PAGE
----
The Research Project Europe 1815-1914

P.O. Box 24
Unioninkatu 40
FI-00014 University of Helsinki




The programme is continuously updated. New events might be advertised with short notice. External participants are welcome but preferably on a regular basis. Since the number of seats is limited pre-registration with project coordinator Minna Vainio (erere-info[at] is requested.

February 2011
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8 Feb
Legal Thought reading seminar: Jhering, Ehrlich and German 19th century sociological legal thought, Kaius Tuori

This was the second seminar led by legal scholar Kaius Touri - this time focusing on the emergence of the 'sociological jurisprudence' from the second half of nineteenth century Germany. In particular, Touri concentrated on the contribution of Rudolph von Jhering to legal theory and on his prominent work Geist des römischen Rechts auf den verschiedenen Stufen seiner Entwicklung, 1852-1865(The Spirit of Roman Law).
He provided a conceptual map of Jhering's thought which accordingly could be read as posited against the philosophical tradition of law and within the realm of Roman law. Yet, it departed from a static, systemic and moral conception of law, which Savigny's 'historical jurisprudence' and the more recent 'conceptual jurisprudence' ascribed to, offering instead a dynamic notion of law based on egoism and the human feeling of revenge. As he put it, "Law for him meant 'blood and guts' and goes against the system approach."

The discussion opened up with questions on Jhering's understanding and use of Roman law at this time and the emergence of concept of state in his writing as opposed to the lack of it in the 'historical jurisprudence.' Because of his perception of Jhering as outstanding but eccentric legal scholar, Touri was reluctant to place him as legal commentator of the late nineteenth-century German political context, beyond the academic realm.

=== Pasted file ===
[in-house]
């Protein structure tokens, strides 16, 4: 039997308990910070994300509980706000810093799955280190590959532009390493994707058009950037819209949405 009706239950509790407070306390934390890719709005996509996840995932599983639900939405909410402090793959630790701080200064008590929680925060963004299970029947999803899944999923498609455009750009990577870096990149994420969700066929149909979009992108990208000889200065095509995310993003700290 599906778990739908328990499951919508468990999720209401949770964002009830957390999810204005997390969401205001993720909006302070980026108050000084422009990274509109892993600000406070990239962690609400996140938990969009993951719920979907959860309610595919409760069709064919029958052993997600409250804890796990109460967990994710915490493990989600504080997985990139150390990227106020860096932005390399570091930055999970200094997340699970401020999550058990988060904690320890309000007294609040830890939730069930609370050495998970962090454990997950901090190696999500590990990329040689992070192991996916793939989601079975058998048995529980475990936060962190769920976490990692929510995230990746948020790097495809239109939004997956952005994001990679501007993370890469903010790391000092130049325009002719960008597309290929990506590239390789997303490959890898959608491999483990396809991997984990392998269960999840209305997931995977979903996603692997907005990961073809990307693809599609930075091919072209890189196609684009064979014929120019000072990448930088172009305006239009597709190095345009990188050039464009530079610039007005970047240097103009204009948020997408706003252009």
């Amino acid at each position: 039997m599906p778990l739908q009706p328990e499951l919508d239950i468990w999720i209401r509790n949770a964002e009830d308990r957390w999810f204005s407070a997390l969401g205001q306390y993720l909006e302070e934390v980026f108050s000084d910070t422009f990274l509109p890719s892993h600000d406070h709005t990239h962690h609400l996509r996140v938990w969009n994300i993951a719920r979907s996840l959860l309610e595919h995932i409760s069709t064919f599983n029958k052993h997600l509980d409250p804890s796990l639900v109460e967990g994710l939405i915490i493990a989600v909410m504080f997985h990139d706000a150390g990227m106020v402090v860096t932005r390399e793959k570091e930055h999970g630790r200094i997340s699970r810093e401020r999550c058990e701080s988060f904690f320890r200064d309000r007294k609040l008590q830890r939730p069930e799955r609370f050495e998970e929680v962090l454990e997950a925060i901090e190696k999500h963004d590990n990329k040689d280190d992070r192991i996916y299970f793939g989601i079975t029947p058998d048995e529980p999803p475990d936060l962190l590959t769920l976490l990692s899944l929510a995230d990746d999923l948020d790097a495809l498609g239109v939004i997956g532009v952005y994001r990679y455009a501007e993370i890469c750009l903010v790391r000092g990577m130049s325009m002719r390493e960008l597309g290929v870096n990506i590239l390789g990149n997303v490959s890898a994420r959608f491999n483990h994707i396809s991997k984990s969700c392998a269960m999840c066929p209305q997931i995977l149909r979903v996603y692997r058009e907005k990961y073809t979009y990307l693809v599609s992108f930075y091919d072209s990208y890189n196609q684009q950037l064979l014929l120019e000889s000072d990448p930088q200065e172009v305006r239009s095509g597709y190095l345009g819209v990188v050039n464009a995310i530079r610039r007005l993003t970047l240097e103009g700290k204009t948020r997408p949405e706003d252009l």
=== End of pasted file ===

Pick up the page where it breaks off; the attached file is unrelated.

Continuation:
15 Feb
Legal Thought reading seminar: From the code civil to "social law": French 19th century jurisprudence, Martti Koskenniemi

In the fourth and last of the reading seminars on nineteenth-century legal thought, Martti Koskenniemi discussed the history of French jurisprudence, from the promulgation of the code civil to the new trends in legal thought that emerged at the turn of the twentieth century. Early nineteenth-century French jurists, he argued, were concerned primarily with exposition of the text of the code civil and commentary upon its principles. Few amongst them matched up to the sophistication of Portalis. Only later in the century did an interest in the broader social implications of legal practice drive a reappraisal of the principles of legal reasoning. Illustrative of the change was the work of François Gény, whose attempt to found jurisprudence upon 'the nature of things' was examined in some detail.